The medium is so destructive, at least in part, because of its structural and financial underpinnings. Here, Della Ratta leans on political theorist Jodi Dean’s conception of “communicative capitalism,” where a relentless stream of pixels and data move through various tech platforms and pad the pockets of Silicon Valley companies. These addictive, profit-driven programs reveal a contradiction between their capitalist frameworks and techno-democratic rhetoric. While “openness,” “transparency,” and “participation” may sound rosy, Dean contends that these terms are merely marketing mechanisms to uphold communicative capitalism, which thrives on the dissemination of “too much everything”—the blur and glut that DeLillo predicted. Likewise, the infrastructure and funding for Syria’s techno-revolution is often tied to institutions that hold a similar worldview: “There seems to be no escape from this neoliberal, market-oriented language in defining the concepts and practices of contemporary digital activism,” Della Ratta writes.

In the beginning of the book, Della Ratta covers Syrian TV dramas propped up by a “whisper strategy” between Asad’s regime, moneyed interests, and the culture industry. In what she describes as a “neoliberal autocracy,” both generations of the Asad family used the film industry to bolster their progressive image while simultaneously maintaining a dictatorship. Della Ratta closely follows the ideology that is allowed and not allowed on air, noting that while these shows often expose taboos or talk about corruption (of “both sides”) they always stay within the bounds of what is accepted by the system.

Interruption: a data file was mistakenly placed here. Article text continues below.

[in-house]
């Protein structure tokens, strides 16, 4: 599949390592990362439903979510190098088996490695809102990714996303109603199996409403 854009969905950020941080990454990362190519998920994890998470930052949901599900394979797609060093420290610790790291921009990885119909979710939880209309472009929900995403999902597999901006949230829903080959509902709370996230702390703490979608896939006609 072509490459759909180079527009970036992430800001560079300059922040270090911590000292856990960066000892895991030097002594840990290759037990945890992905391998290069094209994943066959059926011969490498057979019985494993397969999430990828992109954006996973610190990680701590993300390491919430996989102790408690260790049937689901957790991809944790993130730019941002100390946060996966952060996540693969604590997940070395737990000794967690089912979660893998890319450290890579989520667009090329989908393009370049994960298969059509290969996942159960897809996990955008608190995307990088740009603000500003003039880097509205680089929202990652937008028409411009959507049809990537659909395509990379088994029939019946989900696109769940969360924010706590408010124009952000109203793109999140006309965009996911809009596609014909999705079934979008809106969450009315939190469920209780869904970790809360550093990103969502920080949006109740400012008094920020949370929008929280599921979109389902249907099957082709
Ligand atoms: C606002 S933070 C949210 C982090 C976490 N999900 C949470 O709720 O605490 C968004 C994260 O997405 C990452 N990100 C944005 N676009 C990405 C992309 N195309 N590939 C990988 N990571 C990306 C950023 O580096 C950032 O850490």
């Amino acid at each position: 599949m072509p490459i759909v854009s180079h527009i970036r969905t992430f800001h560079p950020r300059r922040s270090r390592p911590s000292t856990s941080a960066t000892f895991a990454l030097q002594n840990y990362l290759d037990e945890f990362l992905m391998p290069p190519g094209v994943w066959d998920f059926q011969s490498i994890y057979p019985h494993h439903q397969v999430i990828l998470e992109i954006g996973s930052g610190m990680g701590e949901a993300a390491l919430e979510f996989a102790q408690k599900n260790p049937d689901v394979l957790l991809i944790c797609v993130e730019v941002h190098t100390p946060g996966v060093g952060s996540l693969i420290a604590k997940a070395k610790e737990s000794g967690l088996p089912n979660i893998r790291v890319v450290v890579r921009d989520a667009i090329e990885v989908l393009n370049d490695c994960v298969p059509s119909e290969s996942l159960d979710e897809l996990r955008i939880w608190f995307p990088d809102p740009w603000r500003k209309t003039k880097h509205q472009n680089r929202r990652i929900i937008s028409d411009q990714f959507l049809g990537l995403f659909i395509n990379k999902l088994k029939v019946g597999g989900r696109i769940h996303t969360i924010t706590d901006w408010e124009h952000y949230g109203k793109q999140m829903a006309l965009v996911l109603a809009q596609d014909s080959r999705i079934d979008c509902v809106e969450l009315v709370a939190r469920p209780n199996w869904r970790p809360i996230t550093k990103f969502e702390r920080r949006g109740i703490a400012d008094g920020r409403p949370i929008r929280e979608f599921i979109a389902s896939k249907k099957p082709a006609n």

Della Ratta concludes her study by visiting the set of a TV drama called Bab al-hara. It’s part of a theme-park tourist attraction called Damascene Village in al-Ghouta, a suburb of Damascus. First the rebels and then the Syrian army seized Damascene Village in 2012. They both use the plot of Bab al-hara to reenact their “own mediated versions of the seizure of the park.” Then, anonymous online viewers “re-manipulated and remixed” the images, blurring the Syria of the 1920s, the Syria depicted on Bab al-hara, and the seizures by the rebels and the Syrian army; this fragmented “the conflict into a plethora of media versions, blurring the lines between fictional and factual, history and fantasy, symbolic and armed clashes.” These are images in a warzone, capitalism on the network, or perhaps just a very different “coalition of the connected” than the tech-utopians envisioned.

Will Meyer is a writer and musician in western Massachusetts.